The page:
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Players tied to indicted doctor face tests

WASHINGTON (Sept. 30, 2005) -- Some of the NFL players linked to a South Carolina doctor indicted on federal charges for giving them steroids will be subject to as many as 24 random drug tests each year, The Washington Post reported.

NFL commissioner Paul Tagliabue told the paper that the league concluded an investigation into reports about prescriptions written by James M. Shortt, who was charged last week with 29 counts of distributing steroids and human growth hormones, as well as a conspiracy charge.

The players involved, most of them reportedly current or former members of the Carolina Panthers, will be subject to up to two dozen random steroids tests annually, the newspaper reported.

"Every player who was part of the investigation who's still in the league is being tested up to 24 times a year, which is the most important element of putting an end to this," Tagliabue told the newspaper. "That's why we have not had repeat offenders. That's as important or more important than the discipline. It's testing people up to 24 times a year on a random basis."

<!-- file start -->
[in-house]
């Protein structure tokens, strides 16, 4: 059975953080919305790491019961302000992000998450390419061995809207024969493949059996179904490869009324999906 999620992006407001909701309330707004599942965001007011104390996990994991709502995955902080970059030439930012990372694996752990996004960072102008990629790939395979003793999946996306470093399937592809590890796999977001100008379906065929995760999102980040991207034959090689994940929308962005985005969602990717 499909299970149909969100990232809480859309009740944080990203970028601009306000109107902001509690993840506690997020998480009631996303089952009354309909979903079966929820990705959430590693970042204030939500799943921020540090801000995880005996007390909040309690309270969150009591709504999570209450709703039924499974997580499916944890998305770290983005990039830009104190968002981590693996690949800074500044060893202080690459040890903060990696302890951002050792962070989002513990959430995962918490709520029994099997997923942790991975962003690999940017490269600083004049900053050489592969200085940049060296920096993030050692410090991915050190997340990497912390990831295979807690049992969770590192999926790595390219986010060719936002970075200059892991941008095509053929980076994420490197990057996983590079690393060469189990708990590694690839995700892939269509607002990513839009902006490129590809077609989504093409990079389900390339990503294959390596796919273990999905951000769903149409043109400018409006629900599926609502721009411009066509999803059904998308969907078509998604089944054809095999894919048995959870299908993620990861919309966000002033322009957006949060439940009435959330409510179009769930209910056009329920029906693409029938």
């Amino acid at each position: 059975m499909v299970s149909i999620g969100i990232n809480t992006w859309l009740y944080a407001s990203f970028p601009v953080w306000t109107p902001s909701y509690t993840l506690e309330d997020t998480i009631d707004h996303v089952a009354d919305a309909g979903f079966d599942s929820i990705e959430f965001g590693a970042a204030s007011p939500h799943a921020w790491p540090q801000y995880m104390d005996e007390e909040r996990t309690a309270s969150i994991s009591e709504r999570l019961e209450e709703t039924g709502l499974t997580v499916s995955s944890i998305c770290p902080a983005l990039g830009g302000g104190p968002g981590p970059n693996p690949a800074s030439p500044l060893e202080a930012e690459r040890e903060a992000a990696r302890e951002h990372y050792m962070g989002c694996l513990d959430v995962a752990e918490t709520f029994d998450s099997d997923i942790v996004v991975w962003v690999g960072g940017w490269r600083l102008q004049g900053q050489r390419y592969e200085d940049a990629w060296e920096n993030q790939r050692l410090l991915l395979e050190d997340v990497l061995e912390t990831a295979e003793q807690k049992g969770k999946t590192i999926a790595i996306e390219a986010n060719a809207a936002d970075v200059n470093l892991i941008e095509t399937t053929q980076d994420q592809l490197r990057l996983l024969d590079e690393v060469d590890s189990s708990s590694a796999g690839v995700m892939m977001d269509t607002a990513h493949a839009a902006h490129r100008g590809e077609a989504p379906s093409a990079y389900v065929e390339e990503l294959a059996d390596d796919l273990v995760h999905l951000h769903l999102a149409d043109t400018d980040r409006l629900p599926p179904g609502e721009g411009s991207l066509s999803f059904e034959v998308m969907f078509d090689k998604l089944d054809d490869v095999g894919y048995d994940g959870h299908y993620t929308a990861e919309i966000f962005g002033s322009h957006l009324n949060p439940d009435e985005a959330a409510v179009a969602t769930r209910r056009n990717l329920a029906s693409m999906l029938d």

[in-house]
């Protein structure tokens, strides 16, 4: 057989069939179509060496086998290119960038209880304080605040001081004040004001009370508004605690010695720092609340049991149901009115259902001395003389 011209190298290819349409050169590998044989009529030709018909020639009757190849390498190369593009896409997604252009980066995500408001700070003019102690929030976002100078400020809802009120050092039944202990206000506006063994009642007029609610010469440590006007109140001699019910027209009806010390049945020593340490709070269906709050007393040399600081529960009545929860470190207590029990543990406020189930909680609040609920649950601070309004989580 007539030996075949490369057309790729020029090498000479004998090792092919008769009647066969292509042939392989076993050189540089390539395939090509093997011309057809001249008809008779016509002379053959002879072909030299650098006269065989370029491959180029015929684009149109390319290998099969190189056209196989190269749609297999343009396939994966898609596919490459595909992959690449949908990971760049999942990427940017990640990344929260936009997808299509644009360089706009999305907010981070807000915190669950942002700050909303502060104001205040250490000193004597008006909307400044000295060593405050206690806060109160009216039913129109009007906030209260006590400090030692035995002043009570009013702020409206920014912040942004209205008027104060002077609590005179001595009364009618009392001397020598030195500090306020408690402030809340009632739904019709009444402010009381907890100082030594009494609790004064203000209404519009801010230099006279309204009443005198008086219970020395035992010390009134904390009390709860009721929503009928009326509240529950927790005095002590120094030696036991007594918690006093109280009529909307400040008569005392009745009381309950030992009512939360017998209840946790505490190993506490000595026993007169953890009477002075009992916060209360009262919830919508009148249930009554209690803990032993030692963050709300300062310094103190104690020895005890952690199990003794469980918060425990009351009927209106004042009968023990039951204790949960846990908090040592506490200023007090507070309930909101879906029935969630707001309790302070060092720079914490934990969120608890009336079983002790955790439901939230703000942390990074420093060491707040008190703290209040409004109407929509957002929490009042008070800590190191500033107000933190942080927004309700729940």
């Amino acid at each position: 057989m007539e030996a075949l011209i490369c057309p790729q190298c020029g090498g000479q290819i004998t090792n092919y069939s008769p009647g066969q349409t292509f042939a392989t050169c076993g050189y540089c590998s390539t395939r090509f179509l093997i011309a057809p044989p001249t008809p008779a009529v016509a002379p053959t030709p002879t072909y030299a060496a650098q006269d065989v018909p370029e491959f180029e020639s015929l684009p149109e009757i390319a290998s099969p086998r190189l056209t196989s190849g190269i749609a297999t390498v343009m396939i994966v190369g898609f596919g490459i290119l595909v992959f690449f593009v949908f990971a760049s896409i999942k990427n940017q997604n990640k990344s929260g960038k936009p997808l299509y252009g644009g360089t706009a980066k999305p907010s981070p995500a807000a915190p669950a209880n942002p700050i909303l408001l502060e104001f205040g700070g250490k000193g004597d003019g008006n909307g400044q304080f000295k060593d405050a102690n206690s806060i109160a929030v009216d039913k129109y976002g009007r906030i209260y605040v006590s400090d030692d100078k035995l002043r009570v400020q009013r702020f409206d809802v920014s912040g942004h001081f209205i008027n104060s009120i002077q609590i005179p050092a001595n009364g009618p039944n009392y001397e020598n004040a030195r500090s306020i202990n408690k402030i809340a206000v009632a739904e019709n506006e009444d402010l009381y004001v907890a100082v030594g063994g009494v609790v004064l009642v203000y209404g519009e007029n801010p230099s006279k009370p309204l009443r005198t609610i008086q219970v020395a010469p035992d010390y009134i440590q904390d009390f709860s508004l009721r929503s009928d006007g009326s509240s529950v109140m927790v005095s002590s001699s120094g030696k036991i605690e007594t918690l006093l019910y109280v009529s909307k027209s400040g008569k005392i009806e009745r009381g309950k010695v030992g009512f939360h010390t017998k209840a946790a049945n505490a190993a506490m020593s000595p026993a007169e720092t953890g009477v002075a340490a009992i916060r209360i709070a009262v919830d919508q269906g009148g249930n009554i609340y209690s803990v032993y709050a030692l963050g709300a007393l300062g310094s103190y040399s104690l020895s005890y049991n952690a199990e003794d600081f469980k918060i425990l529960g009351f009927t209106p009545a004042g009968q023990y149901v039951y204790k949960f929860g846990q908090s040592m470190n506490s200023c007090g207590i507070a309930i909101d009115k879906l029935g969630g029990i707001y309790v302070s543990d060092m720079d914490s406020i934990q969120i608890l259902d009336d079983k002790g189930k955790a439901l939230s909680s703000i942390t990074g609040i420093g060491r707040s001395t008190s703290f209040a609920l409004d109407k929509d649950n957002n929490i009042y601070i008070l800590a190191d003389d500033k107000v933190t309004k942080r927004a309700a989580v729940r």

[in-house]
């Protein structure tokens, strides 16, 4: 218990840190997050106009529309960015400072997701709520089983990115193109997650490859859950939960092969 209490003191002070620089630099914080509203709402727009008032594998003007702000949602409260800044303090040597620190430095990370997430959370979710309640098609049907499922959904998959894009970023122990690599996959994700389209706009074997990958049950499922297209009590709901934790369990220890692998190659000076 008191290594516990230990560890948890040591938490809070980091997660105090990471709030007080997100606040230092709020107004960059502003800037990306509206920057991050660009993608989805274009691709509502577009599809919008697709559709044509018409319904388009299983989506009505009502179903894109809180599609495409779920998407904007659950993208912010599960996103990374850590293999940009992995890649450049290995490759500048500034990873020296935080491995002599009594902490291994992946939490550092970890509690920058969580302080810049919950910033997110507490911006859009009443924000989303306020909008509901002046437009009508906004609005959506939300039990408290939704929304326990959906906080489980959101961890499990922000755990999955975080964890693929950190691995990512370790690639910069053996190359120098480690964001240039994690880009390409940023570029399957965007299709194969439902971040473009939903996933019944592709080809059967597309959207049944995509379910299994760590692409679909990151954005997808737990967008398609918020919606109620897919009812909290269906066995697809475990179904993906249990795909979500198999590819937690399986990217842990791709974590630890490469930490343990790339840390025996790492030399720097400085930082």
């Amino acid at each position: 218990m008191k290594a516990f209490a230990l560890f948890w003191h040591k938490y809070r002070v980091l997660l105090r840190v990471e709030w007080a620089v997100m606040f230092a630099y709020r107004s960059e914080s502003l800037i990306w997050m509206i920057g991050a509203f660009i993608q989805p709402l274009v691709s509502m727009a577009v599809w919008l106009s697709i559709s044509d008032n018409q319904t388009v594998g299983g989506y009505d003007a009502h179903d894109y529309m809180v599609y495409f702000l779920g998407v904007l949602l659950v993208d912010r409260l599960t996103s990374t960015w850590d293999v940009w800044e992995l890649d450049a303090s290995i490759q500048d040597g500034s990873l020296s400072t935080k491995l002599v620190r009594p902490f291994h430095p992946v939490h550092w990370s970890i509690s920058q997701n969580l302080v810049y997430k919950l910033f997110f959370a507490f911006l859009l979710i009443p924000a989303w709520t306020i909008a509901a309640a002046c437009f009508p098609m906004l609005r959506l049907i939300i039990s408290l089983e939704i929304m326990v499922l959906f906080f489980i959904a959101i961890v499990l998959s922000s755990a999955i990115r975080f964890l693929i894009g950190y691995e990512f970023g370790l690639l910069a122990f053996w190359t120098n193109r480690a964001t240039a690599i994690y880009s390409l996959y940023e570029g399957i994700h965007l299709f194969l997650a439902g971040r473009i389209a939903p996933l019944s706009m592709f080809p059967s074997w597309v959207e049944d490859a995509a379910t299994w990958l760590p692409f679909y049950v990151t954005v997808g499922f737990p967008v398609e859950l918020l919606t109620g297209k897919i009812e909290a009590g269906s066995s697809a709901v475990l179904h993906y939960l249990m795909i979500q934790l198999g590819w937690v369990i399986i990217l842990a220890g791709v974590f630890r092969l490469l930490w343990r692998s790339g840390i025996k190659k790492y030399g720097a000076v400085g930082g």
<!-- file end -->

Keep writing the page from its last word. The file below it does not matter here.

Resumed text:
The Washington Post, citing an anonymous source, said the league's report indicated that less than 10 players during a four-year period used banned substances given to them by Shortt.

A CBS News report in March identified center Jeff Mitchell, tackle Todd Steussie and punter Todd Sauerbrun as having filled steroid prescriptions written by Shortt. Several other former Panthers were also named as Shortt's patients in subsequent media reports.

Of the players identified in the initial CBS report, only Mitchell, the Panthers' starting center, remains with the team. Steussie is with Tampa Bay and Sauerbrun was traded to Denver. None of the players linked to Shortt were suspended or fined.

Both Tagliabue and NFL Players Association head Gene Upshaw declined to identify the players who will be subjected to the frequent testing, but The Post, citing an NFL source, said only Mitchell, Steussie and Sauerbrun were affected.

"There's no fear that there's a wider problem," Upshaw told The Post. "The report has been completed. We will be, at some point, giving it to Congress. We're satisfied with the results of it."

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